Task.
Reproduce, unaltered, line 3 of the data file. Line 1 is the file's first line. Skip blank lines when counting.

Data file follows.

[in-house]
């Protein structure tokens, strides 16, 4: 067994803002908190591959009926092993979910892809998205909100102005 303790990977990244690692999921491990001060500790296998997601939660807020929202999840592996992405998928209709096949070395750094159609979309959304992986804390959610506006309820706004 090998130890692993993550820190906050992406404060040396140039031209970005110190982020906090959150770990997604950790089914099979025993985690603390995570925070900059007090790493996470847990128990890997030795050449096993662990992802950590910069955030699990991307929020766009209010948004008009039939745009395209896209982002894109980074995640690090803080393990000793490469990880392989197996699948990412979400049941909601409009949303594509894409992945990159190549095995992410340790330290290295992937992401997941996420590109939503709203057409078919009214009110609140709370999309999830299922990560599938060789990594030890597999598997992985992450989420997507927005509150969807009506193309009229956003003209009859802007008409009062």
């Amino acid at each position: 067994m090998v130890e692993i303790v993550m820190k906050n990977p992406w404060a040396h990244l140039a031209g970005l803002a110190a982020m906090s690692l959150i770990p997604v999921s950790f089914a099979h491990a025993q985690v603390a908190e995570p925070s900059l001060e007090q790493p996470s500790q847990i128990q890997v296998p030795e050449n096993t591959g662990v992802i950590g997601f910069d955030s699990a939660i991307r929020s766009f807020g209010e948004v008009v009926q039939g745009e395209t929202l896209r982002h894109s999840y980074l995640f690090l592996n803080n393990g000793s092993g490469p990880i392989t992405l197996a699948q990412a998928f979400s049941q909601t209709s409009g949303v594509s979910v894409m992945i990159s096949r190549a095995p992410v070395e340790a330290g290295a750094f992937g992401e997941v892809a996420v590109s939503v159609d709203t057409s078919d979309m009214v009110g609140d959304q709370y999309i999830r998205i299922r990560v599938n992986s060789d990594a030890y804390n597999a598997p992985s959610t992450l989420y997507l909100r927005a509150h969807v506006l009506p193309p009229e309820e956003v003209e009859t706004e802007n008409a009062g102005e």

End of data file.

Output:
């Amino acid at each position: 067994m090998v130890e692993i303790v993550m820190k906050n990977p992406w404060a040396h990244l140039a031209g970005l803002a110190a982020m906090s690692l959150i770990p997604v999921s950790f089914a099979h491990a025993q985690v603390a908190e995570p925070s900059l001060e007090q790493p996470s500790q847990i128990q890997v296998p030795e050449n096993t591959g662990v992802i950590g997601f910069d955030s699990a939660i991307r929020s766009f807020g209010e948004v008009v009926q039939g745009e395209t929202l896209r982002h894109s999840y980074l995640f690090l592996n803080n393990g000793s092993g490469p990880i392989t992405l197996a699948q990412a998928f979400s049941q909601t209709s409009g949303v594509s979910v894409m992945i990159s096949r190549a095995p992410v070395e340790a330290g290295a750094f992937g992401e997941v892809a996420v590109s939503v159609d709203t057409s078919d979309m009214v009110g609140d959304q709370y999309i999830r998205i299922r990560v599938n992986s060789d990594a030890y804390n597999a598997p992985s959610t992450l989420y997507l909100r927005a509150h969807v506006l009506p193309p009229e309820e956003v003209e009859t706004e802007n008409a009062g102005e």